Bernie Sanders would likely be president with ranked choice voting

My day job has impeded my progress, but, in honor of the one-year anniversary of Donald Trump’s inauguration as our president, I am releasing the first results from on my ranking voting polling and simulations.

I want to emphasize that this study is not trying to question the actual outcome of the 2016 Presidential election. It is only trying to answer the following questions:

  • “What would have happened in 2016 if ranked voting was used?”, and
  • “Should the United States use ranked voting in the future?”

Based on a May 2017 nationwide SurveyMonkey survey of almost 1300 respondents, and many tens of thousands of voting simulations, I’ve concluded that Bernie would likely have been elected president in 2016 if we had used instant run-off elections to choose the electors in the electoral college.

Below is a set of 15 slides describing this work. Still to come  will be:

  • Analysis of alternate ranked voting methods (e.g. “Schultze”), which also predict high probability wins for Sanders
  • More detailed description of uncertainty analysis and “convergence” of numerical simulations
  • More detailed analysis of poll results
  • Public release of polling and simulation data


A Conservative Argument for Algorithmic Democracy

Below is an essay I submitted to the 2016/17 William F. Buckley, Jr. Ideas Forum and Contest. I was not a finalist, but I appreciated the opportunity to make the conservative argument for algorithmic democracy.

Algorithmic Democracy and a Free Society
by C.R. Krenn ( (11/12/17)

In 1950, William F. Buckley Jr. was frustrated by the state of university education in general and by Yale education in particular, and he was not alone. Today, I am frustrated by the state of democratic government in general and by the U.S. Congress in particular, and I am not alone. Regularly, more than 75% of voters polled disapprove of how Congress is handling its job [1]. We should be frustrated that the current polarization in Congress seems to prevent any meaningful discussion or compromise on issues such as immigration, campaign finance reform, tax reform, gun violence, or climate change. We should be heartened that, although the fraction of voters who disapprove of Congress’s job performance is growing, this has not yet significantly changed the voting rate [2]. And, we should be relieved that, although the electorate is becoming more polarized, there is still significant overlap in political values between self-identified Democratic and Republican voters [3]. We all can and should have a louder voice in our government and in the future of our country.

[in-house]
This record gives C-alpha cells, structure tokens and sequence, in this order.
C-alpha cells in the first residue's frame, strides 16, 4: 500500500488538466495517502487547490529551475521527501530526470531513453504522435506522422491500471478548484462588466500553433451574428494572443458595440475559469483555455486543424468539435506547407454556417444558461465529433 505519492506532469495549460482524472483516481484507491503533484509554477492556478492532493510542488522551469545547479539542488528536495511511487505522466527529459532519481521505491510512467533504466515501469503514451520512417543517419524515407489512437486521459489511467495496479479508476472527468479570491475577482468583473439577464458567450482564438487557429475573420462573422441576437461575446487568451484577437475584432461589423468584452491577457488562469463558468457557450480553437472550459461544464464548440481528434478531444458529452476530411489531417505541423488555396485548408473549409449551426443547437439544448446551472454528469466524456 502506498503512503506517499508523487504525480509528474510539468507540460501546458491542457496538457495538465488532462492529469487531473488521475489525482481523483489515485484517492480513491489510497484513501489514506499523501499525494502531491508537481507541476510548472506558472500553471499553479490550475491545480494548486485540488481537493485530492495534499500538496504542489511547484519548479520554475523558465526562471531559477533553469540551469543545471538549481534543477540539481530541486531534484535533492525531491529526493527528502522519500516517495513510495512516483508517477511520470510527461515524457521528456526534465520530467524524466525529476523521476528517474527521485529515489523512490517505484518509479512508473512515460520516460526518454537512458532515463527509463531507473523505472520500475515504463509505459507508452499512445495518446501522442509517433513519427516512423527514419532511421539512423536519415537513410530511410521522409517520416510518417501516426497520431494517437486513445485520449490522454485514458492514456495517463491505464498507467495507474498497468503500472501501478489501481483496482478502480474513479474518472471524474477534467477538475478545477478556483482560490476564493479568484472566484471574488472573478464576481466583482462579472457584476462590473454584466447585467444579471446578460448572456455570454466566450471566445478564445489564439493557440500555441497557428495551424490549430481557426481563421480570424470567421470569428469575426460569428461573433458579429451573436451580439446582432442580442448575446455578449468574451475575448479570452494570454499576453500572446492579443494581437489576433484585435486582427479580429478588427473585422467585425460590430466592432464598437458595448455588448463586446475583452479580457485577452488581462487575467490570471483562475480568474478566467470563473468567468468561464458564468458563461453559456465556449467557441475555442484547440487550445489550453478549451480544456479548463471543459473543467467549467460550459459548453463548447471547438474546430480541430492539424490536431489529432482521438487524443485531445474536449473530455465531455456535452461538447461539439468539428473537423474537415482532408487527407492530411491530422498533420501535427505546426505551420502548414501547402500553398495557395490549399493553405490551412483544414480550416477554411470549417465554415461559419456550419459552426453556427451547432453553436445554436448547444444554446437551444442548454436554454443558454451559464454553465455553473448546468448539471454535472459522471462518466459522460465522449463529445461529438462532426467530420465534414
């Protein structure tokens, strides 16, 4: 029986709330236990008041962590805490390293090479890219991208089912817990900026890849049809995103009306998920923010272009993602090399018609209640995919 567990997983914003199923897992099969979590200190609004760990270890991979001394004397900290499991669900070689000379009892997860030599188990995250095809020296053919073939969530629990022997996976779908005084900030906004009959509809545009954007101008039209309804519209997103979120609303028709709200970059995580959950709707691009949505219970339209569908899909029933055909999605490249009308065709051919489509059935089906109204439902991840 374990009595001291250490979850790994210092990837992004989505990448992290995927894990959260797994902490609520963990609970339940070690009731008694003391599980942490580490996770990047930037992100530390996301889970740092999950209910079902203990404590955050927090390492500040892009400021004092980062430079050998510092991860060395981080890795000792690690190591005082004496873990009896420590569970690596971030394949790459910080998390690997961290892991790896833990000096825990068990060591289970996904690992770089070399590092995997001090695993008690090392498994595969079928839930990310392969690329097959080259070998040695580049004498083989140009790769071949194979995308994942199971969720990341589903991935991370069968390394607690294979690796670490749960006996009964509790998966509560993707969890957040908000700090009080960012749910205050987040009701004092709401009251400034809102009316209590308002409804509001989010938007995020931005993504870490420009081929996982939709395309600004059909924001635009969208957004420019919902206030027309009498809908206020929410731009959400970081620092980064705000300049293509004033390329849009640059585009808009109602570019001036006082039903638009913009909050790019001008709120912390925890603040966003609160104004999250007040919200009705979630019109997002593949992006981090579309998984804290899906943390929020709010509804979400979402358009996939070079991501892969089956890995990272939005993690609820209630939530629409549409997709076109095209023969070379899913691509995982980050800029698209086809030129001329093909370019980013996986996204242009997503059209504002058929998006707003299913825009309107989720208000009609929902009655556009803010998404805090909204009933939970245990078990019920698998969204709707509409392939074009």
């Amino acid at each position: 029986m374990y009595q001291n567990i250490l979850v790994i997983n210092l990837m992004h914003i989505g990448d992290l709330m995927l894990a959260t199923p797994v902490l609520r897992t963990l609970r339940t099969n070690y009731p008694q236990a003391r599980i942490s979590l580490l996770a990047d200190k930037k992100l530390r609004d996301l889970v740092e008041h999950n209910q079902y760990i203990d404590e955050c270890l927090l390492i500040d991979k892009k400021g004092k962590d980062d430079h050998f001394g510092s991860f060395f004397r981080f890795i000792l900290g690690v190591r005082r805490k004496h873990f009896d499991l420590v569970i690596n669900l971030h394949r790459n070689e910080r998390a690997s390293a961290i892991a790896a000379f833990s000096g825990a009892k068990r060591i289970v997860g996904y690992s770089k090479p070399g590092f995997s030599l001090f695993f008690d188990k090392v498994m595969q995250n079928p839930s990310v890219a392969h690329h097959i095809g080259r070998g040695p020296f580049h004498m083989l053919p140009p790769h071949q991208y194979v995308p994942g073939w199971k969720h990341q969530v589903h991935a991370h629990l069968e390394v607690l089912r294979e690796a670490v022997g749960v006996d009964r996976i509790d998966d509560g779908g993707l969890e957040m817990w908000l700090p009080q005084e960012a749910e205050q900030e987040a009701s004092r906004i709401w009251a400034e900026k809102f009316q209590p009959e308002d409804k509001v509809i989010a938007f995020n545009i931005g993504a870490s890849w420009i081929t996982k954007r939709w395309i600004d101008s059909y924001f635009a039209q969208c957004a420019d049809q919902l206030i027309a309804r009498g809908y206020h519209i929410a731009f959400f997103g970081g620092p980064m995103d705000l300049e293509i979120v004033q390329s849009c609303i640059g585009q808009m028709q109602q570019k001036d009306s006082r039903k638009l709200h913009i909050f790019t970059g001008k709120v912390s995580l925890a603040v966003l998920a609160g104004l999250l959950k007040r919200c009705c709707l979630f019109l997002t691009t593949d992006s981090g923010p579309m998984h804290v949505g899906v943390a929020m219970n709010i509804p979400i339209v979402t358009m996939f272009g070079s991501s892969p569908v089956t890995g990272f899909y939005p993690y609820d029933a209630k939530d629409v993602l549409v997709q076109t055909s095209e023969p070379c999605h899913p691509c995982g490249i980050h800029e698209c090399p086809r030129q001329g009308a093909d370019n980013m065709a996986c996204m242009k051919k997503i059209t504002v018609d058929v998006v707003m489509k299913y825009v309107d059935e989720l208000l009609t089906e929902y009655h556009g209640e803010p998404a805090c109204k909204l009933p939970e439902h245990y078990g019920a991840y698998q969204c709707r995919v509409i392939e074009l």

Continue reading “A Conservative Argument for Algorithmic Democracy”

Survey on possible effects of ranked voting in the 2016 U.S. presidential election

Because ranked choice voting is growing in popularity for state and local elections and because of the particularly fierce competition in the 2016 U.S. presidential primary and general elections, an obvious question to ask is how ranked voting would have affected the U.S. presidential election.
To answer this, we need data, in particular, data from a representative set of voters on how they voted in 2016, and how they would have voted if presidential ranked voting was possible.
For more background information on ranked choice voting and to participate in a five-minute poll on presidential ranked voting, please visit:

Action inspired by the 2016 Code for America Summit and Trump's election

The recent 2016 Code for America Summit was full of inspiring stories of civic tech successes. And, as our country responds to the presidential election, political leadership also matters. The right political leadership is needed to take advantage of our civic tech successes and to enable more in the future.
Is Donald Trump the right leader to do this? Would Hillary Clinton have been better? And, why were our choices for President so limited?
Continue reading “Action inspired by the 2016 Code for America Summit and Trump's election”


Are you frustrated with the overwhelming influence of money in politics and by how little our individual actions seem to affect government policies? Imagine an online system that moves beyond both direct democracy and representative democracy to more directly connect voters’ opinions though decision making delegates to policy and legislation compromises and implementation. This system could be built into current electronic democracy platforms like and

I’ve posted a few slides from slideshare describing my vision and an implementation plan below. Please comment or contact me privately through the contact link at the upper right for more information.

Last updated: 5/5/19. Previous versions: One Drive